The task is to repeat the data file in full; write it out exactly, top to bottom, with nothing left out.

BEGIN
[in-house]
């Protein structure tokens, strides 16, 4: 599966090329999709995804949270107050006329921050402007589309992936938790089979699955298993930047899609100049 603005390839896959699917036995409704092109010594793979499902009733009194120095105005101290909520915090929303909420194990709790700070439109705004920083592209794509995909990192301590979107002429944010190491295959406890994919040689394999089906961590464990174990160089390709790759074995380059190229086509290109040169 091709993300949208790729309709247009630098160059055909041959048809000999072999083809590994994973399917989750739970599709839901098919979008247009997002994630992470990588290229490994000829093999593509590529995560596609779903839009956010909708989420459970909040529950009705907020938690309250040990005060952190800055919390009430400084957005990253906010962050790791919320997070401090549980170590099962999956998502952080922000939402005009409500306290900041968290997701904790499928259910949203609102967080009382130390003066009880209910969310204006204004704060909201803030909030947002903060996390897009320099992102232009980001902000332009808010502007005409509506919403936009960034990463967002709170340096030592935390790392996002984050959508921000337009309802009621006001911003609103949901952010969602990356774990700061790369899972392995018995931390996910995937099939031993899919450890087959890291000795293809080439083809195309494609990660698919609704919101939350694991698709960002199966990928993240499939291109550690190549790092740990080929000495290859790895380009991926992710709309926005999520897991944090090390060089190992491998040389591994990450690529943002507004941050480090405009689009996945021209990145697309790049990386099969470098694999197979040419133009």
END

[in-house]
């Protein structure tokens, strides 16, 4: 599966090329999709995804949270107050006329921050402007589309992936938790089979699955298993930047899609100049 603005390839896959699917036995409704092109010594793979499902009733009194120095105005101290909520915090929303909420194990709790700070439109705004920083592209794509995909990192301590979107002429944010190491295959406890994919040689394999089906961590464990174990160089390709790759074995380059190229086509290109040169 091709993300949208790729309709247009630098160059055909041959048809000999072999083809590994994973399917989750739970599709839901098919979008247009997002994630992470990588290229490994000829093999593509590529995560596609779903839009956010909708989420459970909040529950009705907020938690309250040990005060952190800055919390009430400084957005990253906010962050790791919320997070401090549980170590099962999956998502952080922000939402005009409500306290900041968290997701904790499928259910949203609102967080009382130390003066009880209910969310204006204004704060909201803030909030947002903060996390897009320099992102232009980001902000332009808010502007005409509506919403936009960034990463967002709170340096030592935390790392996002984050959508921000337009309802009621006001911003609103949901952010969602990356774990700061790369899972392995018995931390996910995937099939031993899919450890087959890291000795293809080439083809195309494609990660698919609704919101939350694991698709960002199966990928993240499939291109550690190549790092740990080929000495290859790895380009991926992710709309926005999520897991944090090390060089190992491998040389591994990450690529943002507004941050480090405009689009996945021209990145697309790049990386099969470098694999197979040419133009």